This month’s Ventura County Camera Club assigned topic is Abandoned. Fred Kuretski will be our guest photographer. If you live in the area, come join us Wednesday June 12 at 7pm at the Poinsettia Pavilion 3451 Foothill Rd Ventura, CA 93003.
Whether on the street or in the garden, the goal is to capture what can not be easily percieved. Sometimes it requires a keen sense of human observation while at other times a mere exploiting of the differences between the camera and the human eye. In all cases, it requires judgement – a highly critical evaluation of what makes the subject interesting to observe. For street photography it is about discerning the perfect moment in time with gesture and composition. With images like these flower macros, it is about finding an element elevating it to the point where it cannot be taken for granted.
This evening I prepared my prints for the Ventura County Camera Club’s end of year competition. The way this works is that each month (January through November) we enter up-to 3 images for critique and evaluation. A local invited judge will award a “merit” to those images they feel meet their criteria for being an exceptional image. You can enter either prints or images for digital projection. I tend to enter mostly prints. This year I received 18 merits prints and they make up quite a little portfolio. There are color street scenes, street portraits, street still lifes, B&W documentary images from the Salton Sea, one intimate landscape and even a B&W flower macro.
Next year, we will do away with the merit system and the end-of year judging in deference to open dialog. I will not miss the merit system. It turns each meeting into a mini-competition which I feel ultimately stifles creativity. The image above is NOT in the collection and wasn’t entered this year. This image, instead will go in a collection of three street still lifes showing the place of sculpture within our city and suburban landscape. I love image sequences. Soon I will post the second of the three. The third, is yet to be discovered (but I’m looking).
Though still hot and dry in Southern California, Labor Day marks the official end of summer. To celebrate I bring you a few images I shot at the Ventura County fair in August.
As I was editing these, I heard the voice of Jay Maisel as he reviewed the 10 images I had brought from home for his workshop in New York. At about the 3rd image with a fair theme he said: “Again with the fair?” (or maybe he said “Again with the circus?”). This is how different it is to live in California. Today I will head to Santa Barbara and take images of the California scene. Shorts and tee-shirts, sand and surf. The fair, the circus, or just the leisure life of Southern California.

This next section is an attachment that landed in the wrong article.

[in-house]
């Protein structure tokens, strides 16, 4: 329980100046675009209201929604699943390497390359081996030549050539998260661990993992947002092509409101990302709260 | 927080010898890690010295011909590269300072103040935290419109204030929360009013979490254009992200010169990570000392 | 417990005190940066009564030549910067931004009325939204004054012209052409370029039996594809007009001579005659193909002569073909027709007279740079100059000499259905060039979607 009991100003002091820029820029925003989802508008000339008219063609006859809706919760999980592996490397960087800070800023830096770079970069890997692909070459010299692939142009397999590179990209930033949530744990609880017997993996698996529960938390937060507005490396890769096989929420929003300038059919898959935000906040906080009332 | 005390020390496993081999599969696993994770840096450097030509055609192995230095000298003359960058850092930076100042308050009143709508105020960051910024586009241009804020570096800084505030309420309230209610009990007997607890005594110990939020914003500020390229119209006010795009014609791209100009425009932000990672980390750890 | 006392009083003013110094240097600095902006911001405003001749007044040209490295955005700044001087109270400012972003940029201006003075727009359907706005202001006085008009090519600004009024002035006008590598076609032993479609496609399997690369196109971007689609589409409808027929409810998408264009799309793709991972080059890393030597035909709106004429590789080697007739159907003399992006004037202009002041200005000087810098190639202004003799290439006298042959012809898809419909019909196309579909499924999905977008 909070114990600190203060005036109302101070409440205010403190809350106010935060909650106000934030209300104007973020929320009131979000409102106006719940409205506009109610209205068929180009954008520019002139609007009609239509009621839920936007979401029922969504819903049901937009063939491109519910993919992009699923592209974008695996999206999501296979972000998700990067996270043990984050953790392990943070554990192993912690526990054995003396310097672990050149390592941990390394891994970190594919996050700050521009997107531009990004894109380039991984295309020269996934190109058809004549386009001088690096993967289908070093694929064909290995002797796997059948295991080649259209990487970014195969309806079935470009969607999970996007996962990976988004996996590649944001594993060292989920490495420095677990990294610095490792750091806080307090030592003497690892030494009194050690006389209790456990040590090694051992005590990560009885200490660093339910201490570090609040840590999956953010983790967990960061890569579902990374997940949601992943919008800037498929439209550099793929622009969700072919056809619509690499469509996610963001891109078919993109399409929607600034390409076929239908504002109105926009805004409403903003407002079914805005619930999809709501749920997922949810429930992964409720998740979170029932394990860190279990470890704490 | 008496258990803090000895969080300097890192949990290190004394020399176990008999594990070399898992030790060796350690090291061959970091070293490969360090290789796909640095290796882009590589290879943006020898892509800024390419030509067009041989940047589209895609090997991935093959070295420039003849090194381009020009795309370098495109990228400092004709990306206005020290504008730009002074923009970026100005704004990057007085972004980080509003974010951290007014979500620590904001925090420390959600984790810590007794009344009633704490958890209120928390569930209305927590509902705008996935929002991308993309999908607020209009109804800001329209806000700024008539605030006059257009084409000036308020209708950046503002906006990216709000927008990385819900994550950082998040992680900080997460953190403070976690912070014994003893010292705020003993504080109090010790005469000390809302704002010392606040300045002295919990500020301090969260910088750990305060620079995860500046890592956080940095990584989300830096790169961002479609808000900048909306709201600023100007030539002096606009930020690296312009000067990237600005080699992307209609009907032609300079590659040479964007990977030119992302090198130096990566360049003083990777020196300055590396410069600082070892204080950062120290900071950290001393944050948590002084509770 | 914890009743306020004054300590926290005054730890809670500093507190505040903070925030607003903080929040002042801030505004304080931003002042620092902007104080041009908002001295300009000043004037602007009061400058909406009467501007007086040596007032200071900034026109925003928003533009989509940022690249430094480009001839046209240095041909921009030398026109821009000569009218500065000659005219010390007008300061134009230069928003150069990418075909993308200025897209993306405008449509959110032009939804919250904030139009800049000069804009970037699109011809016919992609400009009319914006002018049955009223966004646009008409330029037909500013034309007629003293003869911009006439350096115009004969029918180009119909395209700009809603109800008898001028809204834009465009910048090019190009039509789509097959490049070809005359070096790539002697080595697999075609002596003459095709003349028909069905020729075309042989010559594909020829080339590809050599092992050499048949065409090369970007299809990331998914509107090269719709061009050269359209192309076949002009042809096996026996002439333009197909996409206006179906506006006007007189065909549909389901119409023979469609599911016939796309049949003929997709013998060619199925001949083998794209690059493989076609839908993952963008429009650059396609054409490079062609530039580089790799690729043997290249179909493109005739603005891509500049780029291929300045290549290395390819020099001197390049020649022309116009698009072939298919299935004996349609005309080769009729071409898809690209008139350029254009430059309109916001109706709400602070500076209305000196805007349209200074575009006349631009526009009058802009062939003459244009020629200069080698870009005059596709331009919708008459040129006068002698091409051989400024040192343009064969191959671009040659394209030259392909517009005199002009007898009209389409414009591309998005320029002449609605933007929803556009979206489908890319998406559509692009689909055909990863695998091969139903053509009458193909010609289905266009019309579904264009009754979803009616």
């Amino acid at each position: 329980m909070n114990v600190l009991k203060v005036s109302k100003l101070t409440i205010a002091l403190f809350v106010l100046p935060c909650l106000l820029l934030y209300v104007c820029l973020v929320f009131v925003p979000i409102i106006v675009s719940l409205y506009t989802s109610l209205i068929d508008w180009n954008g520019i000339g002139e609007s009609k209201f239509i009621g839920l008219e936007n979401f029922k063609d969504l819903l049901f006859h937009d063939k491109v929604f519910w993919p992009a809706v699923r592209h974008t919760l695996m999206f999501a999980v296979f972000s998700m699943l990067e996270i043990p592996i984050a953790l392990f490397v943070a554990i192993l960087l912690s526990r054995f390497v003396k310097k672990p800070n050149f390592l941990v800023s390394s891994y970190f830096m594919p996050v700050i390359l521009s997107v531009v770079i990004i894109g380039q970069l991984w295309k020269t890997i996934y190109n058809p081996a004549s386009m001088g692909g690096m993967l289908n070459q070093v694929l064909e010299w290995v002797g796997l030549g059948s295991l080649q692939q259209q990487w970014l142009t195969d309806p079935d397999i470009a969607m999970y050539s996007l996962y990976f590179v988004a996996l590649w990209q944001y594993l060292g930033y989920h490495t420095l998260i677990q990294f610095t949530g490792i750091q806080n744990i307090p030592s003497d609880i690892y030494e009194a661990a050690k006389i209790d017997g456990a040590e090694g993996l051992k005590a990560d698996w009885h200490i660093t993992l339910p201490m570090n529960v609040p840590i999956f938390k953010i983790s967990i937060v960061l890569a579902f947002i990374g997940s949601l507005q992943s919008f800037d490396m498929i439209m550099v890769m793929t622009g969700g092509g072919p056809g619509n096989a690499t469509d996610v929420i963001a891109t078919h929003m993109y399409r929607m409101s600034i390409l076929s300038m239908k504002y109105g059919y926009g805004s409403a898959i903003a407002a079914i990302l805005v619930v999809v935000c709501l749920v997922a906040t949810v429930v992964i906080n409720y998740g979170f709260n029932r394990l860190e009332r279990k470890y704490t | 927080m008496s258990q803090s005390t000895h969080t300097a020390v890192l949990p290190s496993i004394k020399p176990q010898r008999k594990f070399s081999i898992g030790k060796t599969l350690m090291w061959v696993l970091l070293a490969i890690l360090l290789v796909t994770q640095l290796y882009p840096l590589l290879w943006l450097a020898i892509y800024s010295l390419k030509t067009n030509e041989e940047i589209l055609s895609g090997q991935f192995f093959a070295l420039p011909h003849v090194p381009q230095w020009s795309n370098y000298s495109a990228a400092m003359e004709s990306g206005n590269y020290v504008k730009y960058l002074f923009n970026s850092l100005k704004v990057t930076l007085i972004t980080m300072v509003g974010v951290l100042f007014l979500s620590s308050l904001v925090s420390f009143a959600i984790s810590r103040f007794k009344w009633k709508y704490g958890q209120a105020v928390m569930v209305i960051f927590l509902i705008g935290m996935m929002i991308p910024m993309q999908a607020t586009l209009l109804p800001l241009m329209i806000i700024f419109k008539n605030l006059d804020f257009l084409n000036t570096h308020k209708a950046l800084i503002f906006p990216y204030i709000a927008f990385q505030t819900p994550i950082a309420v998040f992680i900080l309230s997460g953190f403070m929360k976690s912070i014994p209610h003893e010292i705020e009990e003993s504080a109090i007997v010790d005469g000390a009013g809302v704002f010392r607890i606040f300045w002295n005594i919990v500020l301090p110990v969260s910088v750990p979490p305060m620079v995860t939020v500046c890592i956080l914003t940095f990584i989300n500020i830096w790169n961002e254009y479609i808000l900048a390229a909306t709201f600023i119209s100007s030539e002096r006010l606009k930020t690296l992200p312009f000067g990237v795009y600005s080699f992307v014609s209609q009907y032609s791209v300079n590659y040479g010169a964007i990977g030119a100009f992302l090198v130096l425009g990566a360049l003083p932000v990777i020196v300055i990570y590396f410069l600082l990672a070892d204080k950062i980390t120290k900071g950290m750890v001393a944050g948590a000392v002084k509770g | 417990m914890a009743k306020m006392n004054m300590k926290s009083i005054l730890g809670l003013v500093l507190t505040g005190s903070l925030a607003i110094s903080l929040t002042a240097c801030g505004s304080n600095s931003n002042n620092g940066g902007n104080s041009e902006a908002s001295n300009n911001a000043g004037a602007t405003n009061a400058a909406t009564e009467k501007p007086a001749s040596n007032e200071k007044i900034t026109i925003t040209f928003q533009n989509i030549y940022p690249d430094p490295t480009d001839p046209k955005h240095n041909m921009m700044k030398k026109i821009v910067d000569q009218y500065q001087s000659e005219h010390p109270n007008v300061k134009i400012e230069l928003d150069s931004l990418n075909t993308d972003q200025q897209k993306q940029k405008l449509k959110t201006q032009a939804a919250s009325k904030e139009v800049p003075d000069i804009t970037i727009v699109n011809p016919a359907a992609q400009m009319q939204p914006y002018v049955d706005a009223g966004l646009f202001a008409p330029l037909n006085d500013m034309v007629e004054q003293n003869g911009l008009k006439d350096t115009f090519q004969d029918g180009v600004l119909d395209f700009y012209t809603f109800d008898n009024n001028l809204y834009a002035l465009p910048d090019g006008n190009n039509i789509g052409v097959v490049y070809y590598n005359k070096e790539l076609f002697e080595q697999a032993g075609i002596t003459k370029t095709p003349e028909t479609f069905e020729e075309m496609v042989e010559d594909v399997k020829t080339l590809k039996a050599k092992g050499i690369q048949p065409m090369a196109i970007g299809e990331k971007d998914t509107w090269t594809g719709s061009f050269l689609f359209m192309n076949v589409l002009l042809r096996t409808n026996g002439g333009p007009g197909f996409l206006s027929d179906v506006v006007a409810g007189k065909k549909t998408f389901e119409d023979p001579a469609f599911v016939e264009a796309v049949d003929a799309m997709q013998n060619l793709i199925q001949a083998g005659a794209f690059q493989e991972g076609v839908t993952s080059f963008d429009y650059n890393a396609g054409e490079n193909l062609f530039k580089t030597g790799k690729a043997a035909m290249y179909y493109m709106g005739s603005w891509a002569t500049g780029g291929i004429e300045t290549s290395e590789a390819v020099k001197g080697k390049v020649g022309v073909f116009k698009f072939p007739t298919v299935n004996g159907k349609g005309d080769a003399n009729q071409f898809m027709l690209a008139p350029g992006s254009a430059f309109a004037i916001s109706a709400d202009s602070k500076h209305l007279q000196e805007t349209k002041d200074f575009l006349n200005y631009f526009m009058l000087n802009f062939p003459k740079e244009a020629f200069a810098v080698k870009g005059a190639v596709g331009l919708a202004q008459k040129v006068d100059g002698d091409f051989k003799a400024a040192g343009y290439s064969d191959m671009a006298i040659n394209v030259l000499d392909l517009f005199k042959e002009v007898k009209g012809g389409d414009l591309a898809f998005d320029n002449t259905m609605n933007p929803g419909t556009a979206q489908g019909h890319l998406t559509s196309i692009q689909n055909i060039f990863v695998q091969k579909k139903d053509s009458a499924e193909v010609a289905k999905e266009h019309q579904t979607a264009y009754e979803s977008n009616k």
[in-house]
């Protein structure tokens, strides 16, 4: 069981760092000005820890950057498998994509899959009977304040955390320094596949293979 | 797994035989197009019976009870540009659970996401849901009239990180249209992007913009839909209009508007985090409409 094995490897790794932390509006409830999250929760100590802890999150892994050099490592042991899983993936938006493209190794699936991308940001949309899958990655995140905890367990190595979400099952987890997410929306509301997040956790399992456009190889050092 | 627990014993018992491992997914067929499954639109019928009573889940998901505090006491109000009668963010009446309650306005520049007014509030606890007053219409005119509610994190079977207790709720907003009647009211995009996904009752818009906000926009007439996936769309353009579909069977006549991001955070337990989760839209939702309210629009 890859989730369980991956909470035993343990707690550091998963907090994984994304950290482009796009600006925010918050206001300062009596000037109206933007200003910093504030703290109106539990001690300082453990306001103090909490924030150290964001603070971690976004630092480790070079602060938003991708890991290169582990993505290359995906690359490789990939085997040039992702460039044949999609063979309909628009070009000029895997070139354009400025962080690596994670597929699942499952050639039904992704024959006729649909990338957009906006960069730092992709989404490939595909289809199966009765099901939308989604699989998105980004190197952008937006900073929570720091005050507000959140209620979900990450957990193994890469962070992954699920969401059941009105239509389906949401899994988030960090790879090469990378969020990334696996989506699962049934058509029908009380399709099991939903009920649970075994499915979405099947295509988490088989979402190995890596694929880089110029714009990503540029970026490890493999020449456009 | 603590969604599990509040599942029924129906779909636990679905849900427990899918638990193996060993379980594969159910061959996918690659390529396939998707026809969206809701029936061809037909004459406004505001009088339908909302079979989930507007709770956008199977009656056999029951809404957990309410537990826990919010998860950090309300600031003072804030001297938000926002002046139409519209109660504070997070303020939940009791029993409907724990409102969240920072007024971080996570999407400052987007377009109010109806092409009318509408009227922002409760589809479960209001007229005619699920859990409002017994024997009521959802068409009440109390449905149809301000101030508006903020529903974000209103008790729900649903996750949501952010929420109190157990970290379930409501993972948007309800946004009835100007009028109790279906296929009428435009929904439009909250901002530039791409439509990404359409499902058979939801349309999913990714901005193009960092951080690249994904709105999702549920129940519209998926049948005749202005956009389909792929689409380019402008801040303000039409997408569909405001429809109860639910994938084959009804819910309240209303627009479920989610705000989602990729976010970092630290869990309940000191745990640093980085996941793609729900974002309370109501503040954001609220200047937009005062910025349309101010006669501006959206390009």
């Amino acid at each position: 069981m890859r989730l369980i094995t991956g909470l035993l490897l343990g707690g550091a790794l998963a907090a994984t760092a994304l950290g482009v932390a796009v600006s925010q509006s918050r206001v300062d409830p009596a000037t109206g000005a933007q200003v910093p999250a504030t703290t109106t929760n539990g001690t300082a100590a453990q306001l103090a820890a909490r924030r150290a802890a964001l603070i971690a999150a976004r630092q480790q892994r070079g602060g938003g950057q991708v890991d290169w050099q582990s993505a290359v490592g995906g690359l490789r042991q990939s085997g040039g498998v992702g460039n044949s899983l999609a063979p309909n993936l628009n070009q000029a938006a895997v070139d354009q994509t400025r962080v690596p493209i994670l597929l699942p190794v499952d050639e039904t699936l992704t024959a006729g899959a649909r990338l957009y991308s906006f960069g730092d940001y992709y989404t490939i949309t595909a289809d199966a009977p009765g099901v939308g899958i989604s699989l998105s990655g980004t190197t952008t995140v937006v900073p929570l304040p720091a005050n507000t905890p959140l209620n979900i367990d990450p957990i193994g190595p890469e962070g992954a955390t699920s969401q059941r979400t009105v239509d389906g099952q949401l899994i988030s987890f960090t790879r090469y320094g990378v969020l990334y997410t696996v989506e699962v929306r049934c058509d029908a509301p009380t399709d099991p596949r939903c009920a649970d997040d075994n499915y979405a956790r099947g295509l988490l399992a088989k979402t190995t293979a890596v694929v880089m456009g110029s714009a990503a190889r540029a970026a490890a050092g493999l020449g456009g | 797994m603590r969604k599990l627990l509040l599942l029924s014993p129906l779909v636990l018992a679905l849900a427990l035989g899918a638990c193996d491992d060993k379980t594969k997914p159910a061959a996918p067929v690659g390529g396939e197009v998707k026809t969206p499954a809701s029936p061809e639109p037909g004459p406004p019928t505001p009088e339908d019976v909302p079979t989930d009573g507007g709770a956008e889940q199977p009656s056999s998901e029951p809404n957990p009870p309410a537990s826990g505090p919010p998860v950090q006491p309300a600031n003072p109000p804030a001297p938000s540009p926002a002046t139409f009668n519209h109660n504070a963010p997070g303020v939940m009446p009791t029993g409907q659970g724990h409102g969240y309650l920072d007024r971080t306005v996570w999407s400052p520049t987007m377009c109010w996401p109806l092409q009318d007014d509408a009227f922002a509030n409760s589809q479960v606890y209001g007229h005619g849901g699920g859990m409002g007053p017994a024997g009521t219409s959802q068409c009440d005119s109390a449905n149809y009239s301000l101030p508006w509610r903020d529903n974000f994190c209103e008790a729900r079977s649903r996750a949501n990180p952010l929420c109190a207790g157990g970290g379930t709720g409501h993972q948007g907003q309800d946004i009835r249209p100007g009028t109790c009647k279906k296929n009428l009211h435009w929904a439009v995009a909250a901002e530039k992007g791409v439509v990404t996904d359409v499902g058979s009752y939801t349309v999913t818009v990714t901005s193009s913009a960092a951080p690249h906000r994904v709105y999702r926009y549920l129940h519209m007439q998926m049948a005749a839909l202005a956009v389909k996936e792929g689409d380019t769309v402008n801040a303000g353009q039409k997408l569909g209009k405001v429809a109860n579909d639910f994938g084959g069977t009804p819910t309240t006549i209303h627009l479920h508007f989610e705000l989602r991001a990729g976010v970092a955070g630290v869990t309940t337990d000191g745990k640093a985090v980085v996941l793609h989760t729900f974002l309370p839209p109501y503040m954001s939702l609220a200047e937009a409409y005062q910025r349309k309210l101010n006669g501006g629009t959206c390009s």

I’m taking a few days off work and instead of my usual eat-breakfast-at-work-while-processing-email routine, I sat down for my mid-summer breakfast of peaches and yogurt with a recently purchased copy of the book: Fred Herzog: Photographs.
Fred Herzog worked professionally as a medical photographer but his personal work concentrated on capturing the street life of Vancouver. While reading the introductory material my mind began to wander. Fred Herzog had taken over 100,000 images of Vancouver over the course of time since 1953. I was wondering how Herzog determined what to include in this collection.
This thought was triggered by a couple of my nagging to-do items: developing a presentation of my work for the Ojai Photo Club and constructing a portfolio for review by David DuChemin for a visit in October.
I tend to make my images in short bursts of activity. The results are often a collection of short series of works, bound together by place or time. Often there are two or more images which are equally strong, showing single subject from different perspectives. However, there are not enough images, created over a long enough period of time, to create a real collection and I have a difficultly choosing exactly which image to show. I believe that the strength of story spans across images and not any single image.
It was while working out these ideas that I experienced a break-through moment for thinking about how to present my work.
About a year ago, I was introduced to the photography of Sam Abell, a veteran National Geographic Photographer. In Sam Abell’s book, The Life of a Photograph, he annotates the images with short notes discussing his photographic thinking. In many instances he presents two or more images side-by-side to show different visual approaches to the scene. In the book’s introduction he writes:
“Life rarely presents fully finished photographs. An image evolves, often from a single strand of visual interest” and he goes on to say, “Sometimes there is more than one finished photograph.”
This is his notion of the life of a photograph. The process of starting with “a single strand of visual interest” and developing that into one or more finished photographs.
It was this concept that I finally understood and say distinctly in my work. Through a seemingly random chain-reaction of thoughts, over peaches and yogurt, I was able to shed-light on my proclivity for creating small series of images and my weakness in editing down to the one single standout.